Wrestling is a sport that once you get involved with, there is no escaping it. Even if you’re just the sister of a wrestler, it will be a part of you forever. I was never a wrestler for a day in my life, but if you stick around for long enough, it will teach you some truly valuable things.
The wrestling community is honestly something special. The wrestling community has taught me that there will always be someone on your side, in your corner supporting you, no matter where you are. I have been involved with the sport from since the time I was in preschool, so I’ve met a lot of people. Some of those people are from other parts of the country, but when you see them at nationals, they remember you and you remember them and they are always excited to hear how you’re doing. I didn’t realize this until about sixth or seventh grade, but even when it seems like nothing big or important happening there is always someone that will be happy with just getting to catch up with you.
This community has also taught me that people really do come together in a crisis or in a time of need. About two months ago, I experienced this first hand. The surrounding area wrestling clubs and wrestling families from Minnesota and Wisconsin came together, more than I ever would have imagined to support me and my family. It was an astonishing thing to see and I realized how lucky I am to be involved in a such an amazing sport. Just recently, a wrestler from Pennsylvania was diagnosed with cancer and over the course of seven days, wrestling clubs and people from all over the country have raised $26,000 to do their best in supporting him. These two things have shown me how even though you don’t always realize how many people out there support you, they’ll show it when times get incredibly tough.
With spending so many Thursday nights and almost every weekend from November to May sitting in a gym watching wrestling, I’ve seen a lot of matches. I’ve watched kids have their dreams come true and I’ve watched kids have their hearts broken, all in a matter of six minutes. I’ve never been the one to be wrestling in those matches, but that doesn’t been they haven’t taught me something. I’ve learned that just like that one heart breaking loss doesn’t define that wrestlers career, one moment or one mistake, doesn’t define who you really are. The amount of times I have heard a coach or parent say,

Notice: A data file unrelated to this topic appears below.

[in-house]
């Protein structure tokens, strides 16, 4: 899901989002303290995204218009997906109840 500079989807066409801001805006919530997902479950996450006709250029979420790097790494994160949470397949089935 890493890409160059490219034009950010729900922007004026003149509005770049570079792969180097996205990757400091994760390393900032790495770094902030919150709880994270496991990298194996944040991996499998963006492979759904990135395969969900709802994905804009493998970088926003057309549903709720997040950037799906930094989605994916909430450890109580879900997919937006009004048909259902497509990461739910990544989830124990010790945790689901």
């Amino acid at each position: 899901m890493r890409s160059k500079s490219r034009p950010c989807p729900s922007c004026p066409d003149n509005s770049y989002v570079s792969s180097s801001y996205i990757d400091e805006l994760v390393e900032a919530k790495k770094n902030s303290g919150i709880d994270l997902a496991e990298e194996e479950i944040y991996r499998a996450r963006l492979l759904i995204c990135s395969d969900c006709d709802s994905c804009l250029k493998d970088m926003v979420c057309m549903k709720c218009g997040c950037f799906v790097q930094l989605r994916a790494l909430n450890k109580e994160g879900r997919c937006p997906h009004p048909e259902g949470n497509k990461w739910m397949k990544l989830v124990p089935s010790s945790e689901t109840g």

“It was just one match, now you have to get ready for the next one,” is crazy. I didn’t really think about how that could apply into day to day things until not too long ago. When I started to think about what that meant I realized that you might screw up sometimes, but it won’t ever be as terrible as you think it is at the time. You just have to learn from that experience and do your best to prepare yourself for the next time.
Sometimes a wrestling bracket is seeded, sometimes it isn’t seeded. Either way you might end up with a bad draw, but there’s nothing you can do about that besides make the most of it and try your best. Sometimes life is like that and you’ll get a “bad draw.” You can’t do anything to change that, but that doesn’t mean you can’t try to find the best parts of those bad situations. From watching so many wrestling tournaments I’ve learned that the wrestlers that disregard the draw they have been given, end up surprising people with how well they do. This has taught me that if you overlook how much you don’t like the situation you’ve been put in, if you work hard and persevere through the tough times, you will get out of it stronger than you started.
Along with the bigger things being around the sport of wrestling has taught me, I have also learned a few not so useful things. I’ve learned how to run warm ups before practice or a tournament. I’ve learned how to tell the difference between ring worm and impetigo. I’ve learned that between two-day weigh ins, blueberries are one of the best things a wrestler can eat. As useless as all of those little things might be I wouldn’t trade how I learned each of them for the world.
I have been around the great sport of wrestling since before preschool and every year I learn a little more. Recently I’ve tied what I learned into day to day life and it has been unbelievably useful. These life lessons are things that I don’t think I would have learned if I was around another sport. Even though I’ve never been a wrestler, the sport has taught me some tremendously beneficial things.